Reduce WIC EBT Costs With Vendor Response Flexibility

It has been six years since the Federal Government released details of the Healthy Hunger Free Kids act mandating that all state WIC programs implement EBT by 2020. As the deadline approaches, agencies are working to not only implement a program that adheres to federal mandates but meets the specific needs of their individual program

While the basic online WIC solution is fairly standard, many states have specific issues they are trying to address with their implementation. These issues may relate to any number of nuances, including:

  • how they currently issue benefits
  • how their WIC organization is structured
  • limitations of their management information system (MIS)

And while budgets are always a consideration, corners can’t be cut at the expense of WIC program operations or participants. So, how can you implement a program that is specific to your agency but doesn’t break your budget?

We recently discussed how a core EBT system can help lower implementation costs while still procuring a complete and upgradeable WIC EBT solution. Another way to minimize costs and still get a custom solution is to structure your RFP/requirements in a way that allows vendors flexibility in how they respond. Describing what the eWIC system needs to address and providing the EBT processor the opportunity to describe how they will satisfy that need allows the EBT processor to propose innovations the WIC agency may not be aware of. It also gives the EBT processor the freedom to identify an existing straightforward solution from their portfolio, therefore reducing costs.

For example, Oklahoma WIC uses a new mail-order solution to efficiently handle the issuance and redemption of special or medical infant formula when it is required due to allergy or other reason. Previously, special orders were manually placed by phone and vendors were paid outside the redemption process, causing incomplete data in the system. But by allowing flexibility in the solution approach, we were able to design an innovative solution that improves Oklahoma’s mail order formula process as well as the management and reporting of the associated data.

Our innovative solution accommodates the special order complexities and automatically records transaction data. Oklahoma WIC now fulfills mail-order formula needs easier, faster, with quicker settlement, accurate reporting, and efficient ordering and distribution. They’re a leader and innovator with other programs aiming to replicate their success through similar implementations. Had they been more restrictive in their requirements, the ability to develop such an innovative solution would not have been possible.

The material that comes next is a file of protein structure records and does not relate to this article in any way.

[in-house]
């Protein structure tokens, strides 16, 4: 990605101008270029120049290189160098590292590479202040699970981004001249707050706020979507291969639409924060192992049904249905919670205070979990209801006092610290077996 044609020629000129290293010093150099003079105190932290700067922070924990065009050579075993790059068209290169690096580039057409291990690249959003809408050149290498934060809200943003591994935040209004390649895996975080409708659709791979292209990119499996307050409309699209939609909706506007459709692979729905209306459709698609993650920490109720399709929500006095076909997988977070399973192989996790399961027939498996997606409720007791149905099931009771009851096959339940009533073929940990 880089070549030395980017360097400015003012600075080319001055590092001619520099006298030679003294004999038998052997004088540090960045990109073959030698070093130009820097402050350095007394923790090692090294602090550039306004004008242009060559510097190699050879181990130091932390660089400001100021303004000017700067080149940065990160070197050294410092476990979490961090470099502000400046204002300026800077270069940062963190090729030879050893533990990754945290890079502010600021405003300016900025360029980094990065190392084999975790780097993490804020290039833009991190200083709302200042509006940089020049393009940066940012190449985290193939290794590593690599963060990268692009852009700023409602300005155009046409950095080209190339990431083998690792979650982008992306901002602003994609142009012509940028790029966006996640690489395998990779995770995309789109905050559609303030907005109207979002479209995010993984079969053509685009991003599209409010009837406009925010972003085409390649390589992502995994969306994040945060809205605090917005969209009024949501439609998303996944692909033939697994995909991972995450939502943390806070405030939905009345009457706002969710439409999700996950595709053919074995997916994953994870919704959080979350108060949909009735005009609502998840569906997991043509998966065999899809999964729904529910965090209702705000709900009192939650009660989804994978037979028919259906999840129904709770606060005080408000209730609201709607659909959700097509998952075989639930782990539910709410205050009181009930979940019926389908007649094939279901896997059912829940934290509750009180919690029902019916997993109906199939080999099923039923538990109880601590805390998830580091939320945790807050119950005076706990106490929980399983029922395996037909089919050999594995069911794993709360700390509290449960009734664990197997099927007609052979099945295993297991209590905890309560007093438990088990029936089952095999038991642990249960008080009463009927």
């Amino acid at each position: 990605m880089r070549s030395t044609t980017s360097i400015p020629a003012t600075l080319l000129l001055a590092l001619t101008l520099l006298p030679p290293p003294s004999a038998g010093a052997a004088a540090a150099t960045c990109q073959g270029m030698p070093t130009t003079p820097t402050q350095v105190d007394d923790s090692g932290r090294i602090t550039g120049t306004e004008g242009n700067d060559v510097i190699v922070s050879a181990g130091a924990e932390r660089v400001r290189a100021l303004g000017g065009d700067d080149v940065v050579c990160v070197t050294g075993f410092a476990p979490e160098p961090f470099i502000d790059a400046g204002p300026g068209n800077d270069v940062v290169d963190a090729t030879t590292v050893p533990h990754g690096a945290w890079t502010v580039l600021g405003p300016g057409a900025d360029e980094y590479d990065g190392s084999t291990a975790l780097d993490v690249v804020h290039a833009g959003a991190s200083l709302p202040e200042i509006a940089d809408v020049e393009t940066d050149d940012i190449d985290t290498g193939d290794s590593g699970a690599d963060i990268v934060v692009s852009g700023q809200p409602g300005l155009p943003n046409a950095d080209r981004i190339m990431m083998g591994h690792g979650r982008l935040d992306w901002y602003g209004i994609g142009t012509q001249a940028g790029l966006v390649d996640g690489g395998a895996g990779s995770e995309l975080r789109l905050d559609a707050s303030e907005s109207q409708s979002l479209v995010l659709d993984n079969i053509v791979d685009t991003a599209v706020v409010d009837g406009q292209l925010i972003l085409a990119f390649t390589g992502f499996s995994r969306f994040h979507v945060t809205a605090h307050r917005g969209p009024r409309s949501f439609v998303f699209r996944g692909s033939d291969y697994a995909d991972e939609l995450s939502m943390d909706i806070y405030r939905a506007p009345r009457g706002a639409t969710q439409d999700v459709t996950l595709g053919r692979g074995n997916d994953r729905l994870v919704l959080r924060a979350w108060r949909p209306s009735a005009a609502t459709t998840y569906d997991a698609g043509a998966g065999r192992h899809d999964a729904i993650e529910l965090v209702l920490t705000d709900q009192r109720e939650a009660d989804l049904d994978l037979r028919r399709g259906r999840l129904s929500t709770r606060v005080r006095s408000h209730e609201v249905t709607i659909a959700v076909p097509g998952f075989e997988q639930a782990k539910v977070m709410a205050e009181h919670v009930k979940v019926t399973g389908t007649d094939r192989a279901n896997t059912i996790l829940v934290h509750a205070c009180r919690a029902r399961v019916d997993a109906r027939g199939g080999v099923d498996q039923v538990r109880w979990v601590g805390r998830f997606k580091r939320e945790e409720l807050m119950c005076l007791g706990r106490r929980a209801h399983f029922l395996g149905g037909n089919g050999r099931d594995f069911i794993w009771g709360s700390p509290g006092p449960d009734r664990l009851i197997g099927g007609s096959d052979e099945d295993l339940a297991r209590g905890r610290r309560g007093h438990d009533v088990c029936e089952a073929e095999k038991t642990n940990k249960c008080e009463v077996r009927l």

Here are key “dos and don’ts” to keep in mind when structuring an RFP:


  • Include all the “must haves” in the RFP. The cost is lower to implement functionality at the beginning than it is to add it later on.
  • Spend time defining the specific reports that are needed in EBT, especially those related to Food and Nutrition Service (FNS) reporting.
  • For innovations, non-standard tools or optional functionality, include a section for both specific optional offerings and any optional offerings the EBT processor would like to describe. Pricing for these optional items can be done separately so they don’t impact the overall cost and can be selected à la carte, so you only pay for those that are implemented.
  • Be aware of other RFPs released in the same time period. Responding to multiple RFPs requires significantly more resources and could result in a vendor having to pass on an RFP due to lack of resources and time.


  • Repeat the same requirements in multiple areas.
  • Request functionality that may not be needed. Attempting to replicate a paper process in an electronic environment results in inefficiencies.
  • Include requirements in your RFP simply because they were included in a RFP you’re using as a guide. Adding functionality that isn’t needed will drive up costs.
  • Rush the process. Be sure to provide enough time to receive a quality response and the opportunity for vendors to put their best response together.

Also, it’s best to include some pricing guidance so a pricing structure can be determined that fits funding needs. For example, if a state has federal funding for system implementation the RFP should clarify that all implementation costs should be included in the upfront fees and only the cost of ongoing operations should be included in the “cost per case month” (CPCM). Since the CPCM comes out of the state NSA grant, it is better, in the long run, to use as much federal implementation funding as possible up front so agencies can achieve the lowest CPCM pricing ongoing.

If you have more questions about transitioning your program to WIC EBT, you can email us at jerry.owens@xerox or’ll also be at the upcoming National WIC Association Conference in Cincinnati on May 22 through 25.

Want to read more on this topic?

Tackling the WIC Transformation Challenge

The WIC Transformation Challenge: Part 2

Lowering Implementation Costs with a Core WIC EBT System

What to Look For In Digital Benefits Providers

About the Author

Sylvia Mitchem and Jerry Owens are Program Managers

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